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Rice v. Lambert

IN THE UNITED STATES DISTRICT COURT FOR THE CENTRAL DISTRICT OF ILLINOIS SPRINGFIELD DIVISION


April 16, 2007

THOMAS RICE, PETITIONER,
v.
GREGORY LAMBERT, RESPONDENT.

The opinion of the court was delivered by: Jeanne E. Scott, U.S. District Judge

OPINION

This matter is before the Court on Petitioner Thomas Rice's Motion for a Certificate of Appealability and his Motion to Proceed In Forma Pauperis on Appeal (IFP Motion) (d/e 48). For the reasons set forth below, Rice's Motion for a Certificate of Appealability is denied. The IFP Motion is incomplete.

I. Motion for a Certificate of Appealability

By Opinion dated January 30, 2007, the Court granted Rice until March 15, 2007, to file a Motion for a Certificate of Appealability. On February 6, 2007, Rice filed his Jurisdictional Statement (d/e 44), which the Court construed as a Motion for a Certificate of Appealability. In a Text Order dated March 15, 2007, the Court denied Rice's request for a Certificate of Appealability.

Rice attests that he placed the two instant Motions in the prison mail system on March 14, 2007. The Court therefore will consider the instant Motion for a Certificate of Appealability as a supplement to his initial request. See Fed. R. App. P. 25(a)(2)(C) ("A paper filed by an inmate confined in an institution is timely if deposited in the institution's internal mailing system on or before the last day of filing.").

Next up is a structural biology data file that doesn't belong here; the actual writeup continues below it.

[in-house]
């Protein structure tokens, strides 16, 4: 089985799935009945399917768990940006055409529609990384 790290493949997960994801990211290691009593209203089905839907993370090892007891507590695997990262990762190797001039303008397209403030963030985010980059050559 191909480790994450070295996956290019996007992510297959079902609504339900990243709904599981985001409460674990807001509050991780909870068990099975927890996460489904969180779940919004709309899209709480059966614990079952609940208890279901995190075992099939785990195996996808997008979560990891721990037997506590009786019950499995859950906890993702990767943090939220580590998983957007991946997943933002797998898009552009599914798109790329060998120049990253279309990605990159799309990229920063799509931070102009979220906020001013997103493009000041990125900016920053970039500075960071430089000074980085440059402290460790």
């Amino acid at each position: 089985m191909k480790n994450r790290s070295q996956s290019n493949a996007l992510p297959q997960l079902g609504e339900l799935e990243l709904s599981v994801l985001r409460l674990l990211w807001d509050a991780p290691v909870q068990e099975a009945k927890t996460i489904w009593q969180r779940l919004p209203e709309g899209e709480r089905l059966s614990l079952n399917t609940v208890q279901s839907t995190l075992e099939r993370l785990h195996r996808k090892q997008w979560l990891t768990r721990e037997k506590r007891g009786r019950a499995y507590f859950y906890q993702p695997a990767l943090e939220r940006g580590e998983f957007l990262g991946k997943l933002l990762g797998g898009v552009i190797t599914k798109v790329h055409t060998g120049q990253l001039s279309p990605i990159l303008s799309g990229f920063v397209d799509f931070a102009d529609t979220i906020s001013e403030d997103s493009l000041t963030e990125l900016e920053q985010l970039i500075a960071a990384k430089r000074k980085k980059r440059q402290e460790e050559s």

Appellate proceedings on collateral review cannot commence without a Certificate of Appealability (COA), either from a district court judge or from a judge of the Court of Appeals. 28 U.S.C. § 2253(c); Fed. R. App. P. 22(b). If a petitioner requests a COA, the district judge who rendered the judgment must either issue a COA or state why a certificate should not be issued. A court may issue a COA for a decision denying a 28 U.S.C. § 2254 petition "only if the applicant has made a substantial showing of the denial of a constitutional right." 28 U.S.C. § 2253(c)(2). In order for a COA to be granted, Rice must show that "reasonable jurists could debate whether the challenges in his habeas petition should [have] been resolved differently or that his petition adequately shows a sufficient chance of the denial of a constitutional right that he deserves encouragement to proceed further." Rutledge v. United States, 230 F.3d 1041, 1047 (7th Cir. 2000).

The Court has, again, reviewed its October 31, 2006, Opinion denying Rice's Petition for Writ of Habeas Corpus pursuant to 28 U.S.C. § 2254 (d/e 36). The Court remains of the opinion that no reasonable jurists would find any of the rulings on Rice's constitutional claims to be debatable. Therefore, Rice's request for a Certificate of Appealability is denied.

II. IFP Motion

Rice seeks leave to appeal IFP. The IFP Motion does not comply with Fed. R. App. P. 24(a) because it lacks Rice's financial information. Rice is directed to file an affidavit containing the information set forth in Form 4 in the Appendix to the Federal Rules of Appellate Procedure by May 15, 2007. The Court, therefore, directs the Clerk of the Court to provide Rice with a copy of Form 4 along with a copy of this Opinion. The Court will defer ruling on the IFP Motion until the additional information is submitted.

THEREFORE, Petitioner Thomas Rice's Motion for a Certificate of Appealability (d/e 48) is DENIED. The Court defers ruling on the IFP Motion (d/e 48) until the additional information is submitted. The Clerk of the Court is directed to send Rice a copy of Form 4 in the Appendix to the Federal Rules of Appellate Procedure along with a copy of this Opinion.

IT IS THEREFORE SO ORDERED.

JEANNE E. SCOTT UNITED STATES DISTRICT JUDGE

20070416

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